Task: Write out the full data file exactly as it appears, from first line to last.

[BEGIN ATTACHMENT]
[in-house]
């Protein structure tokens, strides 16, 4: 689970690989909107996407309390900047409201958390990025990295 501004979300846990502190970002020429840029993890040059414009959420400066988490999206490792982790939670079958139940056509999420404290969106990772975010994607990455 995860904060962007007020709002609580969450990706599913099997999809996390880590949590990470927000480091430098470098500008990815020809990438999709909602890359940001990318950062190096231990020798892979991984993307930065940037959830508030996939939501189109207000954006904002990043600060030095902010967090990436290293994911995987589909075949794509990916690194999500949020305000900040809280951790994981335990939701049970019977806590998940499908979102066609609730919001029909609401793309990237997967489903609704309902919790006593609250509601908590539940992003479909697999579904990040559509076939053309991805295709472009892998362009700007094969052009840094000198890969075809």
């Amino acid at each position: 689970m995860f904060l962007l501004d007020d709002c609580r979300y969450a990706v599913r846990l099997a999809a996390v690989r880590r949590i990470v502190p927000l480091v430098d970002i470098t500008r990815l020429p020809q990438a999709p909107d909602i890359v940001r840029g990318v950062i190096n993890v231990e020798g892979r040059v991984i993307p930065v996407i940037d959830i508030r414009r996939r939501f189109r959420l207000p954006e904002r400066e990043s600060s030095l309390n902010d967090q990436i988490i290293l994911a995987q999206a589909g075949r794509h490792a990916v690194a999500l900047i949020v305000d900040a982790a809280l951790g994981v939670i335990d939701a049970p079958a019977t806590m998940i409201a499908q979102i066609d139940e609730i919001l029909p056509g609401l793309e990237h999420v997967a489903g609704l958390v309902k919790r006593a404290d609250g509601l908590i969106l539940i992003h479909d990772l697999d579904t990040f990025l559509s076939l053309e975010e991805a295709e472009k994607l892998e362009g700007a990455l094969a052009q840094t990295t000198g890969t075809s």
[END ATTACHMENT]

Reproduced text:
[in-house]
């Protein structure tokens, strides 16, 4: 689970690989909107996407309390900047409201958390990025990295 501004979300846990502190970002020429840029993890040059414009959420400066988490999206490792982790939670079958139940056509999420404290969106990772975010994607990455 995860904060962007007020709002609580969450990706599913099997999809996390880590949590990470927000480091430098470098500008990815020809990438999709909602890359940001990318950062190096231990020798892979991984993307930065940037959830508030996939939501189109207000954006904002990043600060030095902010967090990436290293994911995987589909075949794509990916690194999500949020305000900040809280951790994981335990939701049970019977806590998940499908979102066609609730919001029909609401793309990237997967489903609704309902919790006593609250509601908590539940992003479909697999579904990040559509076939053309991805295709472009892998362009700007094969052009840094000198890969075809």
């Amino acid at each position: 689970m995860f904060l962007l501004d007020d709002c609580r979300y969450a990706v599913r846990l099997a999809a996390v690989r880590r949590i990470v502190p927000l480091v430098d970002i470098t500008r990815l020429p020809q990438a999709p909107d909602i890359v940001r840029g990318v950062i190096n993890v231990e020798g892979r040059v991984i993307p930065v996407i940037d959830i508030r414009r996939r939501f189109r959420l207000p954006e904002r400066e990043s600060s030095l309390n902010d967090q990436i988490i290293l994911a995987q999206a589909g075949r794509h490792a990916v690194a999500l900047i949020v305000d900040a982790a809280l951790g994981v939670i335990d939701a049970p079958a019977t806590m998940i409201a499908q979102i066609d139940e609730i919001l029909p056509g609401l793309e990237h999420v997967a489903g609704l958390v309902k919790r006593a404290d609250g509601l908590i969106l539940i992003h479909d990772l697999d579904t990040f990025l559509s076939l053309e975010e991805a295709e472009k994607l892998e362009g700007a990455l094969a052009q840094t990295t000198g890969t075809s």